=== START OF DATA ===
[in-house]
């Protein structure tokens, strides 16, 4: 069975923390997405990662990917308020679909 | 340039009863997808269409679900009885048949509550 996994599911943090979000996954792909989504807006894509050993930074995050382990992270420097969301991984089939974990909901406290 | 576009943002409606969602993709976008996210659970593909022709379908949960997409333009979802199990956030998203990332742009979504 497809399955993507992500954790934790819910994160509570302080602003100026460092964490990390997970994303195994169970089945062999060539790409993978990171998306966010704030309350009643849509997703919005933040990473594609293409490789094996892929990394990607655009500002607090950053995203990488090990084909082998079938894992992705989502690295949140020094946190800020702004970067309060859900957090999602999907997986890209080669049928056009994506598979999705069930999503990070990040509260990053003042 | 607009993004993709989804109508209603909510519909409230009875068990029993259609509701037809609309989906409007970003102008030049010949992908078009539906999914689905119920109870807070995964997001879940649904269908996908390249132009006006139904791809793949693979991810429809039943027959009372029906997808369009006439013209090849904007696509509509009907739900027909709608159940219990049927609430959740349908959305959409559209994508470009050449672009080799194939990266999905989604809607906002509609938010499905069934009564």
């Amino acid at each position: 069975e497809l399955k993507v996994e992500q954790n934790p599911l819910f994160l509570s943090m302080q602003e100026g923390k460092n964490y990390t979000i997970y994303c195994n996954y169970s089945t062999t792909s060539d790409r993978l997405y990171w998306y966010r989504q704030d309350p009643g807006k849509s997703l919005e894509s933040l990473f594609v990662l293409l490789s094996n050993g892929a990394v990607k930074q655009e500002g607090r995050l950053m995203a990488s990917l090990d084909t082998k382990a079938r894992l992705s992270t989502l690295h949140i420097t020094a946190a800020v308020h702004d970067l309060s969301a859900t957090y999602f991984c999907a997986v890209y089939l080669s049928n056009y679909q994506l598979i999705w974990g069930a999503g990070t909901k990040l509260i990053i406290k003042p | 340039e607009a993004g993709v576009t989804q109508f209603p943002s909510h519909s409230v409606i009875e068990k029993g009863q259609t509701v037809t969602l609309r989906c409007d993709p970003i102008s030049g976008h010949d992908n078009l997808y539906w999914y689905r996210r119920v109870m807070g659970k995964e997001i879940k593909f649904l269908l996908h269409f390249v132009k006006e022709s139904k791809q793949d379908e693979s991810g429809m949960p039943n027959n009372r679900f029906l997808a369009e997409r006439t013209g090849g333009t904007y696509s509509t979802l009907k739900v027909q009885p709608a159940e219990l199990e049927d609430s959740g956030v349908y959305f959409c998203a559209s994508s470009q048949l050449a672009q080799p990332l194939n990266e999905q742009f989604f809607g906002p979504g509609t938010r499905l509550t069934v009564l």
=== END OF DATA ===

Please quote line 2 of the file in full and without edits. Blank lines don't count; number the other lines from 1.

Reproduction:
């Protein structure tokens, strides 16, 4: 069975923390997405990662990917308020679909 | 340039009863997808269409679900009885048949509550 996994599911943090979000996954792909989504807006894509050993930074995050382990992270420097969301991984089939974990909901406290 | 576009943002409606969602993709976008996210659970593909022709379908949960997409333009979802199990956030998203990332742009979504 497809399955993507992500954790934790819910994160509570302080602003100026460092964490990390997970994303195994169970089945062999060539790409993978990171998306966010704030309350009643849509997703919005933040990473594609293409490789094996892929990394990607655009500002607090950053995203990488090990084909082998079938894992992705989502690295949140020094946190800020702004970067309060859900957090999602999907997986890209080669049928056009994506598979999705069930999503990070990040509260990053003042 | 607009993004993709989804109508209603909510519909409230009875068990029993259609509701037809609309989906409007970003102008030049010949992908078009539906999914689905119920109870807070995964997001879940649904269908996908390249132009006006139904791809793949693979991810429809039943027959009372029906997808369009006439013209090849904007696509509509009907739900027909709608159940219990049927609430959740349908959305959409559209994508470009050449672009080799194939990266999905989604809607906002509609938010499905069934009564």